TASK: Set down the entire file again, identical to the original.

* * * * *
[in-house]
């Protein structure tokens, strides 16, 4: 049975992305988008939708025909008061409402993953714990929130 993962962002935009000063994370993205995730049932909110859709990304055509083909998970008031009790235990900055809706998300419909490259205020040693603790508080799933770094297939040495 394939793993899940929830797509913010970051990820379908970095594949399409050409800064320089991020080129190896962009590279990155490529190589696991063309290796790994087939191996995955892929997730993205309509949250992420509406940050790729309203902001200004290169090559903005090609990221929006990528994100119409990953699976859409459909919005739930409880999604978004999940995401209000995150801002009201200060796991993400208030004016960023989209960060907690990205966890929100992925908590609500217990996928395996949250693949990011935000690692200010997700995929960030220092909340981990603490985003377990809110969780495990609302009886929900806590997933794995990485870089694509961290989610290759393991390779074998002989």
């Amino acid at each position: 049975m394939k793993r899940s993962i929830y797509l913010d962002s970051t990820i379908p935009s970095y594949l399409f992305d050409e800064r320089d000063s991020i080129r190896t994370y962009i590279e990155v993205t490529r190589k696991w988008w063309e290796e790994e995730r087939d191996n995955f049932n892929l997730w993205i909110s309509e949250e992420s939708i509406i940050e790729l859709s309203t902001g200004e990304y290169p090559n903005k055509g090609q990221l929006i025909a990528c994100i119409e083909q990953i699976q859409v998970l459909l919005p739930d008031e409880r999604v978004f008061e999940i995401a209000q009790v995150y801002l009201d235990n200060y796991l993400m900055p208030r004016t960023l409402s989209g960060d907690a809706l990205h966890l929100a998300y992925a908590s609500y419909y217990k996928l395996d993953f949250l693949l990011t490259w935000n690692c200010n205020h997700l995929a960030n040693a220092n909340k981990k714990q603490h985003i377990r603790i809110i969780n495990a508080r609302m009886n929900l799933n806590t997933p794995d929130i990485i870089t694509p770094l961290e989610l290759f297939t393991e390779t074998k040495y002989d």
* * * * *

[in-house]
């Protein structure tokens, strides 16, 4: 049975992305988008939708025909008061409402993953714990929130 993962962002935009000063994370993205995730049932909110859709990304055509083909998970008031009790235990900055809706998300419909490259205020040693603790508080799933770094297939040495 394939793993899940929830797509913010970051990820379908970095594949399409050409800064320089991020080129190896962009590279990155490529190589696991063309290796790994087939191996995955892929997730993205309509949250992420509406940050790729309203902001200004290169090559903005090609990221929006990528994100119409990953699976859409459909919005739930409880999604978004999940995401209000995150801002009201200060796991993400208030004016960023989209960060907690990205966890929100992925908590609500217990996928395996949250693949990011935000690692200010997700995929960030220092909340981990603490985003377990809110969780495990609302009886929900806590997933794995990485870089694509961290989610290759393991390779074998002989």
């Amino acid at each position: 049975m394939k793993r899940s993962i929830y797509l913010d962002s970051t990820i379908p935009s970095y594949l399409f992305d050409e800064r320089d000063s991020i080129r190896t994370y962009i590279e990155v993205t490529r190589k696991w988008w063309e290796e790994e995730r087939d191996n995955f049932n892929l997730w993205i909110s309509e949250e992420s939708i509406i940050e790729l859709s309203t902001g200004e990304y290169p090559n903005k055509g090609q990221l929006i025909a990528c994100i119409e083909q990953i699976q859409v998970l459909l919005p739930d008031e409880r999604v978004f008061e999940i995401a209000q009790v995150y801002l009201d235990n200060y796991l993400m900055p208030r004016t960023l409402s989209g960060d907690a809706l990205h966890l929100a998300y992925a908590s609500y419909y217990k996928l395996d993953f949250l693949l990011t490259w935000n690692c200010n205020h997700l995929a960030n040693a220092n909340k981990k714990q603490h985003i377990r603790i809110i969780n495990a508080r609302m009886n929900l799933n806590t997933p794995d929130i990485i870089t694509p770094l961290e989610l290759f297939t393991e390779t074998k040495y002989d």